A U.S judge on Friday ruled that Roger Stone must report to prison on July 14 and that he will immediately be placed on house arrest until then.
Stone, a former self-proclaimed adviser to President Donald Trump, was convicted last year of witness tampering, obstruction of justice and lying to Congress and was set to begin his 40-month sentence at a prison in Georgia on June 30.
However, the 67-year-old claimed he has health issues that increase his risk of contracting the novel coronavirus and has asked that his start date be pushed back 60 days until September.
US District Court Judge Amy Berman Jackson decided not to grant the 60-day extension on Friday but gave Stone a further 14 days until he must hand himself in to begin his sentence.
US District Court Judge Amy Berman Jackson denied Roger Stone’s request to push back the start of his sentence for 60 days but granted him 14 more days and placed him in home confinement. Pictured: Stone after he was sentenced to 40 months in prison in February
She also ordered Stone to begin immediate home confinement until July 14, noting the rising number of coronavirus cases in Florida, where he is located.
Jackson had previously noted the frequency of Stone’s travel during sentencing in February.
‘This will address the defendant’s stated medical concerns during the current increase of reported cases in Florida, and Broward County in particular, and it will respect and protect the health of other inmates who share defendant’s anxiety,’ Jackson wrote in the ruling.
She added that the further extension has granted Stone 75 extra days in total past his first reporting date.
The Department of Justice had denied this week that Stone is being giving special treatment – after they agreed to his request to delay the start of his prison sentence.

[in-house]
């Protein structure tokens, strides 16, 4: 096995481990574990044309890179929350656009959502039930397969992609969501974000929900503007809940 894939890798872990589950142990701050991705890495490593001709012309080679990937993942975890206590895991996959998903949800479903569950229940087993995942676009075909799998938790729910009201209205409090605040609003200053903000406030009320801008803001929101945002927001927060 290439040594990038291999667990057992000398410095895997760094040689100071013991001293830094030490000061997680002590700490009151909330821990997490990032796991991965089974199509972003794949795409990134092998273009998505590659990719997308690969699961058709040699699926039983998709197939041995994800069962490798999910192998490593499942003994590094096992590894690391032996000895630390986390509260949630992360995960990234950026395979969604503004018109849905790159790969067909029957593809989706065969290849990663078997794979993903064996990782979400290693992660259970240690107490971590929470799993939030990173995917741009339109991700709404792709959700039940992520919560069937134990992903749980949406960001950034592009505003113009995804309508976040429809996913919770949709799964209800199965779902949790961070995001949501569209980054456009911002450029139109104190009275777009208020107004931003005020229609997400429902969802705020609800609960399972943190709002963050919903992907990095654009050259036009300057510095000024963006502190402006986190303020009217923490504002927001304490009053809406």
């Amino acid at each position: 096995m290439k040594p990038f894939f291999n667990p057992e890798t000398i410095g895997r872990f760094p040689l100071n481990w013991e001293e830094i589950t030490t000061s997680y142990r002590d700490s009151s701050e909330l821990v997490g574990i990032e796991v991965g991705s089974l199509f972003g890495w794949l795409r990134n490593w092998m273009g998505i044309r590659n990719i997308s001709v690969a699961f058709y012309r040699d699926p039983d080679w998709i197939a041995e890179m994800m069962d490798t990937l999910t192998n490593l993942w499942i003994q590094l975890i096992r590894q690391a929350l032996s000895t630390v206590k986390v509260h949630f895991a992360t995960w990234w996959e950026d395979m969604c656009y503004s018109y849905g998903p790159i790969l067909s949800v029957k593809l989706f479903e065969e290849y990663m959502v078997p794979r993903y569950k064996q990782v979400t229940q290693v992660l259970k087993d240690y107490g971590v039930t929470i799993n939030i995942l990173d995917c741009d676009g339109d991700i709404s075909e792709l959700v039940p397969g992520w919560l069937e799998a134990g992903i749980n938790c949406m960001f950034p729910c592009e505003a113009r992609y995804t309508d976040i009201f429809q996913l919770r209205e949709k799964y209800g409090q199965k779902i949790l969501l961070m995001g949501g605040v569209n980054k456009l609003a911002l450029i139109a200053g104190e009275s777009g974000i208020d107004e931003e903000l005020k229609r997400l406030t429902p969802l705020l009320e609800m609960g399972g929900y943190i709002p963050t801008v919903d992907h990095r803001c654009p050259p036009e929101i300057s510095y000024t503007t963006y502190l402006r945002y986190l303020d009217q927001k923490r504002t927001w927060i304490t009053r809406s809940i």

On Wednesday, Judge Jackson had asked prosecutors why the Department of Justice did not resist Stone’s effort to delay his sentence.
Prosecutors wrote in a court filing Friday that they were following a directive from the Justice Department not to oppose sensible delays in sentencing as the pandemic, which has killed more than 126,000 Americans, rages on.
According to the US Attorney’s Office, all defendants not deemed a flight risk are having their sentences delayed due to the pandemic.
‘The US Attorney’s Office for the District of Columbia has uniformly adhered’ this standard, a filing from Thursday, and first reported by Politico reads.
The Justice Department had previously denied that Stone is being giving special treatment by agreeing to his request to delay the start of his prison sentence. He asked for a delay to health issues that make him more susceptible to COVID-19 but was denied the full extension Friday
‘For that reason – and that reason only – the US Attorney’s Office for the District of Columbia does not oppose Stone’s motion for a 60-day delay.’
Judge Jackson still ruled against the full extension Friday.
As of Thursday, nearly 5,000 inmates have tested positive for COVID-19, the disease caused by the virus, since late March.
The Bureau of Prisons has said that more than 3,200 have recovered while at least 60 inmates have died.
In a previous filing, Stone said he was wary because 25 tests for the virus have been conducted at the correctional facility where he will be serving his sentence.
Aaron Zelinsky (pictured), who prosecuted the Stone case, said Stone was ‘being treated differently from any other defendant because of his relationship to the President’
The Justice Department says no cases have been confirmed and that the tests were done as a precaution.
Throughout Stone’s trial and conviction, several people have been accused of interference including Trump, Attorney General William Barr and top officials at the DOJ.
Aaron Zelinsky, a member of Special Prosecutor Robert Mueller’s team who prosecuted the Stone case, testified about interference from the DOJ to drop the charges against Stone.
Zelinsky told Congress that he recommended a harsher sentence for Stone but DOJ leaders pushed for a more lenient sentence at Barr’s direction because they were ‘afraid of the president.’
In written testimony, he said Stone was ‘being treated differently from any other defendant because of his relationship to the President’.